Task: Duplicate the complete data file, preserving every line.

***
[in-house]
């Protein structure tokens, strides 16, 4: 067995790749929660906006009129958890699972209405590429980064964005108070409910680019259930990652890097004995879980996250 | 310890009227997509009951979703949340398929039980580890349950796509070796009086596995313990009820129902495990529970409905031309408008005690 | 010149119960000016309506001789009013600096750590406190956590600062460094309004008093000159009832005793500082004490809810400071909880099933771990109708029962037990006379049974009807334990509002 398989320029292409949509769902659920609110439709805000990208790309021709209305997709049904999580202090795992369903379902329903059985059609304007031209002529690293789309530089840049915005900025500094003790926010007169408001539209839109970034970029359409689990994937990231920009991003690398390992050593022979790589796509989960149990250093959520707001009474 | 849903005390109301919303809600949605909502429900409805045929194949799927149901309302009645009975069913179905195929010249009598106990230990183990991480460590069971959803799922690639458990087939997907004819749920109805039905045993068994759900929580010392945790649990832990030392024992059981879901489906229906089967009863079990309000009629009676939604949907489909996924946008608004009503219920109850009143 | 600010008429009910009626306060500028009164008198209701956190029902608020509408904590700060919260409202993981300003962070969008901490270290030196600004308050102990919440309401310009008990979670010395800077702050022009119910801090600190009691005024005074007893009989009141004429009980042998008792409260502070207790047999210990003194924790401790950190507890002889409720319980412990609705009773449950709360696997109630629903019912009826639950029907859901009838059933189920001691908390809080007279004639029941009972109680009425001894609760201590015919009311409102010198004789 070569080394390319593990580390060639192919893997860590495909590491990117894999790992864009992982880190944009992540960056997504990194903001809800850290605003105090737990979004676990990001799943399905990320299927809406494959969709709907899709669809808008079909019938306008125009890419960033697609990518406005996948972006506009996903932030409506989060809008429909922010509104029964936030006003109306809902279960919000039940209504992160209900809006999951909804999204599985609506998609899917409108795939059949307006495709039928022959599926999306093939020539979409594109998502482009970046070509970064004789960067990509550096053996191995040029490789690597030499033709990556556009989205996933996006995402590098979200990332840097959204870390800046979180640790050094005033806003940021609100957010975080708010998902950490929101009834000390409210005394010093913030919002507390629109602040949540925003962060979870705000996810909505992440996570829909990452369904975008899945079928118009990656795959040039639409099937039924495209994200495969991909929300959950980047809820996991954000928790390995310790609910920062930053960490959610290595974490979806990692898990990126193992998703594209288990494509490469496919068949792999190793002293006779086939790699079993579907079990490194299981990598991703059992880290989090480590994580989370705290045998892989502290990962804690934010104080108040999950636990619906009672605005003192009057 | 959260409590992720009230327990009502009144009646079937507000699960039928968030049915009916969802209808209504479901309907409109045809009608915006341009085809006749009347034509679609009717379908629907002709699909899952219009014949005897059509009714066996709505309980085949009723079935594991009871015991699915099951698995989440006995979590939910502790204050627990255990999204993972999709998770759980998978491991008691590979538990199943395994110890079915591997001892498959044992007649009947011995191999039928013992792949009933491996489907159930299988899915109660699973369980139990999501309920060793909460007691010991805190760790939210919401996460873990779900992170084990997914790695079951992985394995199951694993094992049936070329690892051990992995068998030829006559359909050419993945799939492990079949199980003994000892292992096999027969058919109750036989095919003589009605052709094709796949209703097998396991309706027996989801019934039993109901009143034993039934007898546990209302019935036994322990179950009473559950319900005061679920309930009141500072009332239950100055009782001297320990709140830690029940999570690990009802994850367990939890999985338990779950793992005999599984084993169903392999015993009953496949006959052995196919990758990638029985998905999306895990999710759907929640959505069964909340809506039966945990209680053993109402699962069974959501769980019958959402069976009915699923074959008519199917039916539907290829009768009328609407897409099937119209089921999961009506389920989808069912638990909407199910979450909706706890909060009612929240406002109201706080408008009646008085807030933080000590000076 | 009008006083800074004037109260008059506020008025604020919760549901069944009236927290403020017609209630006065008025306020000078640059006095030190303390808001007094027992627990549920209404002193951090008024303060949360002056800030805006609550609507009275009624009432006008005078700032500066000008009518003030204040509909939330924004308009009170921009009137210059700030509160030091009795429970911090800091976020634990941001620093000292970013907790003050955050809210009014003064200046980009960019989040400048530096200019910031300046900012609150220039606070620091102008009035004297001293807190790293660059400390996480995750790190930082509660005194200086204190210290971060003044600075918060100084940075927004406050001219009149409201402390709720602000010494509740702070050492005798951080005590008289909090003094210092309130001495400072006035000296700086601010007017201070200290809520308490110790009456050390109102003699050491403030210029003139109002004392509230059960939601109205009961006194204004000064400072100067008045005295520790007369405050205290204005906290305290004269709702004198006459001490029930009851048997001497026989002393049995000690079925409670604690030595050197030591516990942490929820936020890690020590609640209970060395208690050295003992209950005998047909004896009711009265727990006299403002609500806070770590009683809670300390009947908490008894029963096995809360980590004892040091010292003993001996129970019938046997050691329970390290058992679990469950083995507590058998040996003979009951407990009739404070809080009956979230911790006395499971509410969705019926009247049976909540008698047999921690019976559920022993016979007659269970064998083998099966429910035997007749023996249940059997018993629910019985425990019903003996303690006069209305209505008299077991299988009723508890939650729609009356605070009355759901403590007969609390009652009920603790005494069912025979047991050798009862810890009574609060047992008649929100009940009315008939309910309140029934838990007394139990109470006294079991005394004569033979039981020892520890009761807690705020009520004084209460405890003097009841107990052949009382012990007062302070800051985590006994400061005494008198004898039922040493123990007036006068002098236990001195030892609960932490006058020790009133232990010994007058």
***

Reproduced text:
[in-house]
């Protein structure tokens, strides 16, 4: 067995790749929660906006009129958890699972209405590429980064964005108070409910680019259930990652890097004995879980996250 | 310890009227997509009951979703949340398929039980580890349950796509070796009086596995313990009820129902495990529970409905031309408008005690 | 010149119960000016309506001789009013600096750590406190956590600062460094309004008093000159009832005793500082004490809810400071909880099933771990109708029962037990006379049974009807334990509002 398989320029292409949509769902659920609110439709805000990208790309021709209305997709049904999580202090795992369903379902329903059985059609304007031209002529690293789309530089840049915005900025500094003790926010007169408001539209839109970034970029359409689990994937990231920009991003690398390992050593022979790589796509989960149990250093959520707001009474 | 849903005390109301919303809600949605909502429900409805045929194949799927149901309302009645009975069913179905195929010249009598106990230990183990991480460590069971959803799922690639458990087939997907004819749920109805039905045993068994759900929580010392945790649990832990030392024992059981879901489906229906089967009863079990309000009629009676939604949907489909996924946008608004009503219920109850009143 | 600010008429009910009626306060500028009164008198209701956190029902608020509408904590700060919260409202993981300003962070969008901490270290030196600004308050102990919440309401310009008990979670010395800077702050022009119910801090600190009691005024005074007893009989009141004429009980042998008792409260502070207790047999210990003194924790401790950190507890002889409720319980412990609705009773449950709360696997109630629903019912009826639950029907859901009838059933189920001691908390809080007279004639029941009972109680009425001894609760201590015919009311409102010198004789 070569080394390319593990580390060639192919893997860590495909590491990117894999790992864009992982880190944009992540960056997504990194903001809800850290605003105090737990979004676990990001799943399905990320299927809406494959969709709907899709669809808008079909019938306008125009890419960033697609990518406005996948972006506009996903932030409506989060809008429909922010509104029964936030006003109306809902279960919000039940209504992160209900809006999951909804999204599985609506998609899917409108795939059949307006495709039928022959599926999306093939020539979409594109998502482009970046070509970064004789960067990509550096053996191995040029490789690597030499033709990556556009989205996933996006995402590098979200990332840097959204870390800046979180640790050094005033806003940021609100957010975080708010998902950490929101009834000390409210005394010093913030919002507390629109602040949540925003962060979870705000996810909505992440996570829909990452369904975008899945079928118009990656795959040039639409099937039924495209994200495969991909929300959950980047809820996991954000928790390995310790609910920062930053960490959610290595974490979806990692898990990126193992998703594209288990494509490469496919068949792999190793002293006779086939790699079993579907079990490194299981990598991703059992880290989090480590994580989370705290045998892989502290990962804690934010104080108040999950636990619906009672605005003192009057 | 959260409590992720009230327990009502009144009646079937507000699960039928968030049915009916969802209808209504479901309907409109045809009608915006341009085809006749009347034509679609009717379908629907002709699909899952219009014949005897059509009714066996709505309980085949009723079935594991009871015991699915099951698995989440006995979590939910502790204050627990255990999204993972999709998770759980998978491991008691590979538990199943395994110890079915591997001892498959044992007649009947011995191999039928013992792949009933491996489907159930299988899915109660699973369980139990999501309920060793909460007691010991805190760790939210919401996460873990779900992170084990997914790695079951992985394995199951694993094992049936070329690892051990992995068998030829006559359909050419993945799939492990079949199980003994000892292992096999027969058919109750036989095919003589009605052709094709796949209703097998396991309706027996989801019934039993109901009143034993039934007898546990209302019935036994322990179950009473559950319900005061679920309930009141500072009332239950100055009782001297320990709140830690029940999570690990009802994850367990939890999985338990779950793992005999599984084993169903392999015993009953496949006959052995196919990758990638029985998905999306895990999710759907929640959505069964909340809506039966945990209680053993109402699962069974959501769980019958959402069976009915699923074959008519199917039916539907290829009768009328609407897409099937119209089921999961009506389920989808069912638990909407199910979450909706706890909060009612929240406002109201706080408008009646008085807030933080000590000076 | 009008006083800074004037109260008059506020008025604020919760549901069944009236927290403020017609209630006065008025306020000078640059006095030190303390808001007094027992627990549920209404002193951090008024303060949360002056800030805006609550609507009275009624009432006008005078700032500066000008009518003030204040509909939330924004308009009170921009009137210059700030509160030091009795429970911090800091976020634990941001620093000292970013907790003050955050809210009014003064200046980009960019989040400048530096200019910031300046900012609150220039606070620091102008009035004297001293807190790293660059400390996480995750790190930082509660005194200086204190210290971060003044600075918060100084940075927004406050001219009149409201402390709720602000010494509740702070050492005798951080005590008289909090003094210092309130001495400072006035000296700086601010007017201070200290809520308490110790009456050390109102003699050491403030210029003139109002004392509230059960939601109205009961006194204004000064400072100067008045005295520790007369405050205290204005906290305290004269709702004198006459001490029930009851048997001497026989002393049995000690079925409670604690030595050197030591516990942490929820936020890690020590609640209970060395208690050295003992209950005998047909004896009711009265727990006299403002609500806070770590009683809670300390009947908490008894029963096995809360980590004892040091010292003993001996129970019938046997050691329970390290058992679990469950083995507590058998040996003979009951407990009739404070809080009956979230911790006395499971509410969705019926009247049976909540008698047999921690019976559920022993016979007659269970064998083998099966429910035997007749023996249940059997018993629910019985425990019903003996303690006069209305209505008299077991299988009723508890939650729609009356605070009355759901403590007969609390009652009920603790005494069912025979047991050798009862810890009574609060047992008649929100009940009315008939309910309140029934838990007394139990109470006294079991005394004569033979039981020892520890009761807690705020009520004084209460405890003097009841107990052949009382012990007062302070800051985590006994400061005494008198004898039922040493123990007036006068002098236990001195030892609960932490006058020790009133232990010994007058």